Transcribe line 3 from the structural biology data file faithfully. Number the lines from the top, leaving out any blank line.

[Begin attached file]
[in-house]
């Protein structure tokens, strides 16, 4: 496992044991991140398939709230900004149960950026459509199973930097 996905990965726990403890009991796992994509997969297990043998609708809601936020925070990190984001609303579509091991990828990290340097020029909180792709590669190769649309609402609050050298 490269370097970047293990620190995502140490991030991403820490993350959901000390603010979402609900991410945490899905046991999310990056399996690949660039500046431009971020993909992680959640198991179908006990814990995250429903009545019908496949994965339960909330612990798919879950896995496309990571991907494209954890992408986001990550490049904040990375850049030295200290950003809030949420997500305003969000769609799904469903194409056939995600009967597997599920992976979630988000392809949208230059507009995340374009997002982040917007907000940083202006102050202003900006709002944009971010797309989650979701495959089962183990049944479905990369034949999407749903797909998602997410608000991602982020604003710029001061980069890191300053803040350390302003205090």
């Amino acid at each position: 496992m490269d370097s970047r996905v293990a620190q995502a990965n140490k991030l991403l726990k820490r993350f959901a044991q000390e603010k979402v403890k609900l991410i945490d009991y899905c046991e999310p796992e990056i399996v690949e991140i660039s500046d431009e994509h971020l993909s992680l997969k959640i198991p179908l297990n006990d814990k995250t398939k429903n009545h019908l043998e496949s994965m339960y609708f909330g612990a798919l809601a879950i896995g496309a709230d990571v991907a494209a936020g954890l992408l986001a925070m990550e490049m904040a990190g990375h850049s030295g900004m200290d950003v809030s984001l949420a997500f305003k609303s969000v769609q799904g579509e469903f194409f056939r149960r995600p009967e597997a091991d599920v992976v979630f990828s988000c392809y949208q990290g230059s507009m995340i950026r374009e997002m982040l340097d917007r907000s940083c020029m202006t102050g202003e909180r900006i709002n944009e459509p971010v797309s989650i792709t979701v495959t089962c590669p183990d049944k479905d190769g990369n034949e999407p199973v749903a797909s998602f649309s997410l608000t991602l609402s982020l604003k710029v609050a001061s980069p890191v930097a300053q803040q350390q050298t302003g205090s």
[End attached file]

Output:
């Amino acid at each position: 496992m490269d370097s970047r996905v293990a620190q995502a990965n140490k991030l991403l726990k820490r993350f959901a044991q000390e603010k979402v403890k609900l991410i945490d009991y899905c046991e999310p796992e990056i399996v690949e991140i660039s500046d431009e994509h971020l993909s992680l997969k959640i198991p179908l297990n006990d814990k995250t398939k429903n009545h019908l043998e496949s994965m339960y609708f909330g612990a798919l809601a879950i896995g496309a709230d990571v991907a494209a936020g954890l992408l986001a925070m990550e490049m904040a990190g990375h850049s030295g900004m200290d950003v809030s984001l949420a997500f305003k609303s969000v769609q799904g579509e469903f194409f056939r149960r995600p009967e597997a091991d599920v992976v979630f990828s988000c392809y949208q990290g230059s507009m995340i950026r374009e997002m982040l340097d917007r907000s940083c020029m202006t102050g202003e909180r900006i709002n944009e459509p971010v797309s989650i792709t979701v495959t089962c590669p183990d049944k479905d190769g990369n034949e999407p199973v749903a797909s998602f649309s997410l608000t991602l609402s982020l604003k710029v609050a001061s980069p890191v930097a300053q803040q350390q050298t302003g205090s």